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Pocketful Of Posers

India, China do set a rapport, but move warily on key issues

Pocketful Of Posers
AP
Pocketful Of Posers
outlookindia.com
-0001-11-30T00:00:00+0553
Dragon's Path

Why was Hu's visit significant?
Seeks to address trust deficit between the two countries through increased political engagement, people-to-people contact, and trans-border connectivity.

Was there any nuclear angle?
Yes. China and India have agreed to cooperate in civil nuclear energy-both bilaterally and multilaterally.

Does this mean China won't play a spoiler in the NSG?
Early days yet. Hu didn't comment on it.

What about the border issue?
Timeframe hazy, but negotiations will accelerate, maps will be exchanged. PM says "no movement of populations".

When UPA chairperson Sonia Gandhi called on the Chinese President on Tuesday, November 21, she found an extremely animated Hu Jintao, someone who's famous neither for flamboyance nor loquaciousness. Yet, as the 30-minute interaction progressed, it was obvious the Chinese leader seemed gung-ho on his country's relationship with India. So enthusiastic was the president that when the note-takers timed the interaction, Hu had spoken for 22 minutes (including translation time), leaving Sonia barely eight minutes (including translation time) to speak her part.

Hu's ebullience is perhaps a measure of his satisfaction at the quality of conversations he had had with Prime Minister Manmohan Singh earlier in the day: they met for about three-and-a-half hours, their fifth meeting in 18 months. Indeed, Hu had made it clear that he wanted his visit, only the second by a Chinese president, to be seen as a "new historic beginning" for India and China, signalling to the world their willingness to work together. He also said that the "establishment of strategic partnership with India is a strategic choice exercised by China, (and was) not a political expedient".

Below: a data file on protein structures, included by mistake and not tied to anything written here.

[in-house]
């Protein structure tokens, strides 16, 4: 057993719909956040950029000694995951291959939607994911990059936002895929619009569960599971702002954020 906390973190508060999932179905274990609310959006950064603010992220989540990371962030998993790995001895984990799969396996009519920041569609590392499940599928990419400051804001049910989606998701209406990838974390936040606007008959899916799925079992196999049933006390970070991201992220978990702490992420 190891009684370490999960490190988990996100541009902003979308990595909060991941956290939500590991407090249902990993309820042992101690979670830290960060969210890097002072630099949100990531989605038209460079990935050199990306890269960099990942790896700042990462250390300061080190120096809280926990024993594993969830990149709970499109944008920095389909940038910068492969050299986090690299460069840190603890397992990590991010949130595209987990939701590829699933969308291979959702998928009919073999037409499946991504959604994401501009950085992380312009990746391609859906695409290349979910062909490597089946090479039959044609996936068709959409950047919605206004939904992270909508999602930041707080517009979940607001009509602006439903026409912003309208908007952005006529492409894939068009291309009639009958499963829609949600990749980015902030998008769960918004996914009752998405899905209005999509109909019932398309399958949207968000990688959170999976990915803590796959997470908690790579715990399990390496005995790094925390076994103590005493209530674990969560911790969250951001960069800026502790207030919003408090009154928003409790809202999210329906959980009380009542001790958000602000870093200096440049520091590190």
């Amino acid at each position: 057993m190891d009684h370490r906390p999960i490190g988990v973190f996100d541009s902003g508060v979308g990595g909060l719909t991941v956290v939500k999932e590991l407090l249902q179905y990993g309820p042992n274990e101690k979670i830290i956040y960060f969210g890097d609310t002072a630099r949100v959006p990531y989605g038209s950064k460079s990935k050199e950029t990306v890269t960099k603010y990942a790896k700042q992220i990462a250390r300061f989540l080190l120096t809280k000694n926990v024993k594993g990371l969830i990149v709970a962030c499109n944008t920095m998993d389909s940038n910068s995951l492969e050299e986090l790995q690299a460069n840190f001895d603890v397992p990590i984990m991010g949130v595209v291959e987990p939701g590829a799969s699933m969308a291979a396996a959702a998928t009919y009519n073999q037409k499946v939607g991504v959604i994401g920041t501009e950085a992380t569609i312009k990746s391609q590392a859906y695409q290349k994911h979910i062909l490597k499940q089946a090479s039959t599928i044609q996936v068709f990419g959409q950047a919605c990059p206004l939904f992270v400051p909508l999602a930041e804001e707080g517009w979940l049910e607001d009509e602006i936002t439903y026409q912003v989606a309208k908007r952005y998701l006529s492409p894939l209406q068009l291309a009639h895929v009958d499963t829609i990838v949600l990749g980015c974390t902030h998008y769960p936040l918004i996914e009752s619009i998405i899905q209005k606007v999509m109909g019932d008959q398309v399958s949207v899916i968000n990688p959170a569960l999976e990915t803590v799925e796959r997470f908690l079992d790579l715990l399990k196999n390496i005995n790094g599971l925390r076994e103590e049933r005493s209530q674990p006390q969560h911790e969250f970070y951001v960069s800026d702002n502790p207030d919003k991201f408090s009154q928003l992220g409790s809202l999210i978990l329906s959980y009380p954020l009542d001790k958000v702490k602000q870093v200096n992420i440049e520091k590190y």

When the original programme was drawn up, sources say no one-to-one meeting between Manmohan and Hu was scheduled. The engagement with the Chinese began with a restricted meeting at 11 am in the Deccan Suite of Hyderabad House. The Indian participants were NSA M.K. Narayanan, foreign minister Pranab Mukherjee, agriculture minister Sharad Pawar, foreign secretary Shiv Shankar Menon and a few PMO officials. The meeting lasted about 45 minutes, at the end of which everybody exited to the main meeting hall. In an impromptu decision, Manmohan and his Chinese guest stayed back 15 minutes before the delegation-level talks.

Sources say it was during those 15 minutes that the PM raised the border issue. Both the host and the guest acknowledged that an early boundary settlement was a strategic objective. Manmohan emphasised that a solution would advance the relationship and fully substantiate its strategic nature. Resolving not to put artificial deadlines to the process, both leaders agreed that the Guiding Principles, signed between the two countries last year, should be the way to carry the process forward. Accordingly, they would instruct the Special Representatives (SRs) to accelerate and intensify their engagement.